If you see a baby asleep, a hasty marriage of one near or dear to you is certain to occur. If you take the babe in your arms you will be the bride; if you are a married woman, a child of yours, or if you are childless, the child of your brother or sister, will be taken ill …
It continues on in this fashion describing many different appearances of children in dreams for four paragraphs. Then closes with:
(Copyright , 1922, by W.C.P. Co.)
Tomorrow’s chapter will deal with Spirits come to Earth.
John a Dreams will be glad to interpret dream experiences sent to the Dream Editor of the Star-Eagle by its readers. No replies will however be given privately and no fee will at any time be asked or accepted. It is distinctly understood that there can be no guarantee when such questions will be answered, though every effort will be made to satisfy inquiries within three or four weeks. PLEASE WRITE ON ONE SIDE OF THE PAPER ONLY.
When illustrations are included, they are glued on the left page, but more often the left page still shows the text of the French Revolution book, and the article is glued on the right. Several pages have nothing glued in, but others have many loose clippings of John-a-Dreams just slipped between the pages. Only one includes the top of the newspaper page and includes: Newark Star-Eagle March 3, 1922.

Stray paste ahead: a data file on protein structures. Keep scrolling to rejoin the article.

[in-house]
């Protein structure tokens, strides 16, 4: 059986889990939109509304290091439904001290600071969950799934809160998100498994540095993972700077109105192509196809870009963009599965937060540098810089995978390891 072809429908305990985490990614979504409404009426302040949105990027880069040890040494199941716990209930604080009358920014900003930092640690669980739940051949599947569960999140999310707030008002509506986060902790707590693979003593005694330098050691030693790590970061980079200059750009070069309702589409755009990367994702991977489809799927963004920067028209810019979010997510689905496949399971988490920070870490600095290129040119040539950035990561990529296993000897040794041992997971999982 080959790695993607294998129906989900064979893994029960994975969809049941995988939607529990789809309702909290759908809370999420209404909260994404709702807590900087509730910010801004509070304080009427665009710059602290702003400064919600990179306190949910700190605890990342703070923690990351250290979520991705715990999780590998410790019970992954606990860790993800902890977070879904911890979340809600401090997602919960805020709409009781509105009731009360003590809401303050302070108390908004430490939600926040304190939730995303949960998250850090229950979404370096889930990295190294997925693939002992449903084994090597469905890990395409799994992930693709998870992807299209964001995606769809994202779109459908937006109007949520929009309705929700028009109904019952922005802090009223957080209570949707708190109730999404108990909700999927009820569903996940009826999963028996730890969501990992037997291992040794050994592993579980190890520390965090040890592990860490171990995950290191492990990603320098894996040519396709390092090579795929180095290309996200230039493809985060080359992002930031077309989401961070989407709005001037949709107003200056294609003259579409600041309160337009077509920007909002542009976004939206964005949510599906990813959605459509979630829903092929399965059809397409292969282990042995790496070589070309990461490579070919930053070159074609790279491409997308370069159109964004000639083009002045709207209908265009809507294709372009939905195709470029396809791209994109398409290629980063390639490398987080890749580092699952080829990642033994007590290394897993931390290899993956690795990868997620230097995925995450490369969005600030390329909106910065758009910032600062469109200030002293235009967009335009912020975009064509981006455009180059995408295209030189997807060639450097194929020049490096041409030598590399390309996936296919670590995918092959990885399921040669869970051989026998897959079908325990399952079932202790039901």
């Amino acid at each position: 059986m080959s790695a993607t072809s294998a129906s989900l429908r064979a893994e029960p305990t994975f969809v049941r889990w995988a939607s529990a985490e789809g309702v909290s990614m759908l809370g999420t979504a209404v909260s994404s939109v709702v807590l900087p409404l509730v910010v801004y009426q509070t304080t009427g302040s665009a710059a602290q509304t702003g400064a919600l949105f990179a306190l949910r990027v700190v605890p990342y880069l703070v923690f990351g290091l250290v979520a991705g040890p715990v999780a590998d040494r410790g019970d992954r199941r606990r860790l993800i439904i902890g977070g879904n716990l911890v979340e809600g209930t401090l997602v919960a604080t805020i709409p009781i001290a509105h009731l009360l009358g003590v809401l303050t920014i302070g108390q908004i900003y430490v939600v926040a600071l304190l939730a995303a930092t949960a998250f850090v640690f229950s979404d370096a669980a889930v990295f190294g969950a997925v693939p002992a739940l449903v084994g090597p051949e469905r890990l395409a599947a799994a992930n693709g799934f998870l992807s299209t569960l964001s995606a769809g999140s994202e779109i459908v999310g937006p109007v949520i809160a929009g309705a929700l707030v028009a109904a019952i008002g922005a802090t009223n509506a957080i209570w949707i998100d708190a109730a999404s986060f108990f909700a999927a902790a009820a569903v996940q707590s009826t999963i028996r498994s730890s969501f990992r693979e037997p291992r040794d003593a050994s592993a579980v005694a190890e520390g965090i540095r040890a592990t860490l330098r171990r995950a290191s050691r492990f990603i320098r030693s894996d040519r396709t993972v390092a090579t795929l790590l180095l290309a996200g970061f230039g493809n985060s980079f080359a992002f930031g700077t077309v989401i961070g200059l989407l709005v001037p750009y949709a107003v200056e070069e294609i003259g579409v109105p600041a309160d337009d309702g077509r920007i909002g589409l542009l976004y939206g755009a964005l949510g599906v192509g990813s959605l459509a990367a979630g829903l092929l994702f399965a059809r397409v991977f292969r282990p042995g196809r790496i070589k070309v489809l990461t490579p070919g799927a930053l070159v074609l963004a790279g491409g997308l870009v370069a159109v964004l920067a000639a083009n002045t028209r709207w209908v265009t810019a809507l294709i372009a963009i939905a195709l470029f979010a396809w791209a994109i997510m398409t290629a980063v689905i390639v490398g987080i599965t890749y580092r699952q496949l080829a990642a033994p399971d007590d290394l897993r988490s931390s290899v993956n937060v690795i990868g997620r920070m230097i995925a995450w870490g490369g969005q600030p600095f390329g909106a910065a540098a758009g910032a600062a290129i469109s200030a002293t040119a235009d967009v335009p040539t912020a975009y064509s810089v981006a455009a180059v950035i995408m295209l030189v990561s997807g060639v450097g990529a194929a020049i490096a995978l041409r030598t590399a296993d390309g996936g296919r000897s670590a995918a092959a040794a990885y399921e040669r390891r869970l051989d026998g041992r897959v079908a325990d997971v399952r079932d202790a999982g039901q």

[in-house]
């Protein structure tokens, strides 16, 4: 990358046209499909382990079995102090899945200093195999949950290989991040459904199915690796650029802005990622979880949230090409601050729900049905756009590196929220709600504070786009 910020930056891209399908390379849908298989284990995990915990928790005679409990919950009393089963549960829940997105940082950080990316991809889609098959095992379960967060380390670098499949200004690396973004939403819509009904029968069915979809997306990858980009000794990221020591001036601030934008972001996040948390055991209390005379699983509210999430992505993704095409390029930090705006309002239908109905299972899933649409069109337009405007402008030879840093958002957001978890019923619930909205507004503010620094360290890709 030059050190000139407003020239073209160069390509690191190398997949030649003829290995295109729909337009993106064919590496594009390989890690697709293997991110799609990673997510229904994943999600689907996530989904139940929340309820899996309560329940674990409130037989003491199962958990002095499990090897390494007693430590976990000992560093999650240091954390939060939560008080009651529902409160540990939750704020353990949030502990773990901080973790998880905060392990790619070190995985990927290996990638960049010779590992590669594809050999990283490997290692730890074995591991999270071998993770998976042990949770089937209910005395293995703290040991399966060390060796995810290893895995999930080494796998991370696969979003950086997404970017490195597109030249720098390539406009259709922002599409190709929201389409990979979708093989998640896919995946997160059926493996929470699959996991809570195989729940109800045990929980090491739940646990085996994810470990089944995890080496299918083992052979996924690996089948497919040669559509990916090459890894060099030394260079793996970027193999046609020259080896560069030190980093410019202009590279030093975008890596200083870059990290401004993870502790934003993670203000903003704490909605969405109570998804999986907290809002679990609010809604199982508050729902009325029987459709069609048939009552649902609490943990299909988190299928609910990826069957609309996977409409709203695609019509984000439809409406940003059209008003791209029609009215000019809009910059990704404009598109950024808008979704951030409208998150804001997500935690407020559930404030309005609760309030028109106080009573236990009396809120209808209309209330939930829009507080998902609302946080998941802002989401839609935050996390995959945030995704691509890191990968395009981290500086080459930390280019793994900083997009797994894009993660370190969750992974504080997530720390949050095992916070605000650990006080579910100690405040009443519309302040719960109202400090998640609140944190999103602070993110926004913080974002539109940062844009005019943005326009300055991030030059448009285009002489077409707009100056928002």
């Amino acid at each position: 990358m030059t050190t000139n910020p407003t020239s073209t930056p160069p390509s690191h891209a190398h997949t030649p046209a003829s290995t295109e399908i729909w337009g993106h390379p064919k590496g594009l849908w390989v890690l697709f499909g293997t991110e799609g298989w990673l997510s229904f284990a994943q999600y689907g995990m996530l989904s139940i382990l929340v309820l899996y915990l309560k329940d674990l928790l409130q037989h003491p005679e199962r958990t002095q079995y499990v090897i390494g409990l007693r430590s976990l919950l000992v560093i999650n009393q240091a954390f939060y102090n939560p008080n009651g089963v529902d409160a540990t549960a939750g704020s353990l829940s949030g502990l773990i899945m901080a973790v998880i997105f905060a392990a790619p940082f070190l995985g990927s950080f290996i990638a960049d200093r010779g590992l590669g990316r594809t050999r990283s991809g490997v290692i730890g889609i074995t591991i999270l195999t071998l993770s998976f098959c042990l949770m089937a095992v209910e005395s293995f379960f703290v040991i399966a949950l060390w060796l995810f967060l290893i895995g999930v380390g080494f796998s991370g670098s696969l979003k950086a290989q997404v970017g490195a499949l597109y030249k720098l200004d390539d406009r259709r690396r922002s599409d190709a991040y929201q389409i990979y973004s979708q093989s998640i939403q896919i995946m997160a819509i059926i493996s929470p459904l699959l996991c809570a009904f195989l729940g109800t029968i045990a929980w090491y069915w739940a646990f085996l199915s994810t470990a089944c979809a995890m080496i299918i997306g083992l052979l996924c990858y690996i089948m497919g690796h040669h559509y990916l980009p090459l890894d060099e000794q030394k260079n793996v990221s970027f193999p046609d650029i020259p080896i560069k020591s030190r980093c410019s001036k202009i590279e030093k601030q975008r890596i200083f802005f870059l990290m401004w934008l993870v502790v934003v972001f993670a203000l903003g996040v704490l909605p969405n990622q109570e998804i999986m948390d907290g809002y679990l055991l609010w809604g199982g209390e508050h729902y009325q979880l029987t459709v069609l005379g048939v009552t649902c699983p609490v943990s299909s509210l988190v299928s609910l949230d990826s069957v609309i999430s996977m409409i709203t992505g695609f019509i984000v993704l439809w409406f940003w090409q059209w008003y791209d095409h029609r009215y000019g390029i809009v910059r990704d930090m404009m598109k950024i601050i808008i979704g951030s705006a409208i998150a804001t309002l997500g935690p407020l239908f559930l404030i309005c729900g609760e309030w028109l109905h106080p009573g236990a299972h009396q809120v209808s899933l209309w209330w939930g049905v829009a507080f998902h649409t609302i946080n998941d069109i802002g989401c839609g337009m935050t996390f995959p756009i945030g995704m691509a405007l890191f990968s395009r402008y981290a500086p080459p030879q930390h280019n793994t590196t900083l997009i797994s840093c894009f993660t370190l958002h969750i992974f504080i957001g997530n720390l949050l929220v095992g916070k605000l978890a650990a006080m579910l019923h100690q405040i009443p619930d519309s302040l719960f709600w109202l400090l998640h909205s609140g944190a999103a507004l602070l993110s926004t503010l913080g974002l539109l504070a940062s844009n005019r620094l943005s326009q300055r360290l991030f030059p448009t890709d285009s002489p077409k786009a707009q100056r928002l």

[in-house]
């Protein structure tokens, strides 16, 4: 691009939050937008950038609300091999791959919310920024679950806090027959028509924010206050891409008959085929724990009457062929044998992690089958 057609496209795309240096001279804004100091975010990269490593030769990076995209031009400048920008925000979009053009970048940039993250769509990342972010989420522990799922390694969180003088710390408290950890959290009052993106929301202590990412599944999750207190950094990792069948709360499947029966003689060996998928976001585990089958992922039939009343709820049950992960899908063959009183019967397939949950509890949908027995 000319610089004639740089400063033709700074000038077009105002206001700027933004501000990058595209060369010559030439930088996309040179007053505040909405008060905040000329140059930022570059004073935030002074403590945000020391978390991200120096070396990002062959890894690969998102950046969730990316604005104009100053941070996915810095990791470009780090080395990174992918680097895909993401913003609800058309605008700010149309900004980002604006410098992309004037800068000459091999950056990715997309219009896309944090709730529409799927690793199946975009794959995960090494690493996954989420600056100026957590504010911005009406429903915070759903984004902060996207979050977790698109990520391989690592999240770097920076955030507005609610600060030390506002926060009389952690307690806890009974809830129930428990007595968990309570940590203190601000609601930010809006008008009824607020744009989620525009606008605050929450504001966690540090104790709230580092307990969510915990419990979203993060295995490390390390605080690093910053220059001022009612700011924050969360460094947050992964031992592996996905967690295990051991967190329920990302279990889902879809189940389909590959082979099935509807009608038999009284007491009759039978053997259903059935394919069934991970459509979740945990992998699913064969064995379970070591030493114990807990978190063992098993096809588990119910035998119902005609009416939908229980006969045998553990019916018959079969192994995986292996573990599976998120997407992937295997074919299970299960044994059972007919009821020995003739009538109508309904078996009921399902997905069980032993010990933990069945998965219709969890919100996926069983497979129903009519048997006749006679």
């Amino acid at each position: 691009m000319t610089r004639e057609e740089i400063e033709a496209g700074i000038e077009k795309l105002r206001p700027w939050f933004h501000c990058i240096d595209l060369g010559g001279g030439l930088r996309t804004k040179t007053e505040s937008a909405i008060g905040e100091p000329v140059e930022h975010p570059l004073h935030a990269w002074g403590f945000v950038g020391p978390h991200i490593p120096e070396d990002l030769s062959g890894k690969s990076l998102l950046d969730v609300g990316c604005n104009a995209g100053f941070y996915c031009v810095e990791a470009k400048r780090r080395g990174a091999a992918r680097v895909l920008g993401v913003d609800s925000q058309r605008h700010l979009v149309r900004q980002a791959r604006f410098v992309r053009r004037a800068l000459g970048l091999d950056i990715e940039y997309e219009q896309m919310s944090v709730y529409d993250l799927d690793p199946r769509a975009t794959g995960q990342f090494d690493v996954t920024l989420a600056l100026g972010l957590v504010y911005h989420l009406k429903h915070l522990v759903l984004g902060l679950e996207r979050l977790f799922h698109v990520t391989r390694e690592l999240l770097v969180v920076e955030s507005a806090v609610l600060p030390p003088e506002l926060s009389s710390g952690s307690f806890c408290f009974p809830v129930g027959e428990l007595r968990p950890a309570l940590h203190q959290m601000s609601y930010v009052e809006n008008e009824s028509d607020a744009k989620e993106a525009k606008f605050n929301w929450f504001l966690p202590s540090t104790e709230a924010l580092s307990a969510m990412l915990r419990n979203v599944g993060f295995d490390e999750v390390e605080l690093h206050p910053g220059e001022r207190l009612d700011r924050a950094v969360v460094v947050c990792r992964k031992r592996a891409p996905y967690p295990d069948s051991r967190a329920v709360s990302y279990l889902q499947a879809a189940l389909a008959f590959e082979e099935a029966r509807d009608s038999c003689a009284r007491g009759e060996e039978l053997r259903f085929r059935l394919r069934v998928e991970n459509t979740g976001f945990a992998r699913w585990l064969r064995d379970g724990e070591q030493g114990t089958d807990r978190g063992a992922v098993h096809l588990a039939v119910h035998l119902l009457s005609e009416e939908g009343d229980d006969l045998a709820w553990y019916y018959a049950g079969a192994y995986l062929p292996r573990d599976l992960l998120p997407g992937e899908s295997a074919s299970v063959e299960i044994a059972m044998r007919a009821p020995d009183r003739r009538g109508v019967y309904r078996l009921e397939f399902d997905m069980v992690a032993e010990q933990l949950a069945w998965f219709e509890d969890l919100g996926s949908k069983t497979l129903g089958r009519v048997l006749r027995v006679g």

The title “Shadowland” was apparently cut from the cover of a magazine by that name. (see sample) It was published 1919-1923 by Brewster publications, and covered motion pictures and theatre. I have no idea if Reginald was a subscriber of this magazine, but I found a cover alone valued at $90, and a different full issue is now listed for $750!!! A few treasures like that would have been nice to find, but I’m happy enough with my discovery.
I have written in more detail about my Great Great Grandfather’s life here. I have almost more questions than I have facts, but here are some facts about his life:
- He was born Jan 1, 1870 (according to his death certficiate)
- In 1880 he lived in Dover, Lafayette Co., MO listed as Robert Honeybus with his parents: Thomas & Martha Honeybus, likely former slaves.
- He probably was married in about 1889 to Eliza A. Mary Mason, maybe in Denver.
- His son with Eliza, Samuel Sylvester Stewart, was born in Cripple Creek, CO anywhere from 1893 to about Dec 13, 1902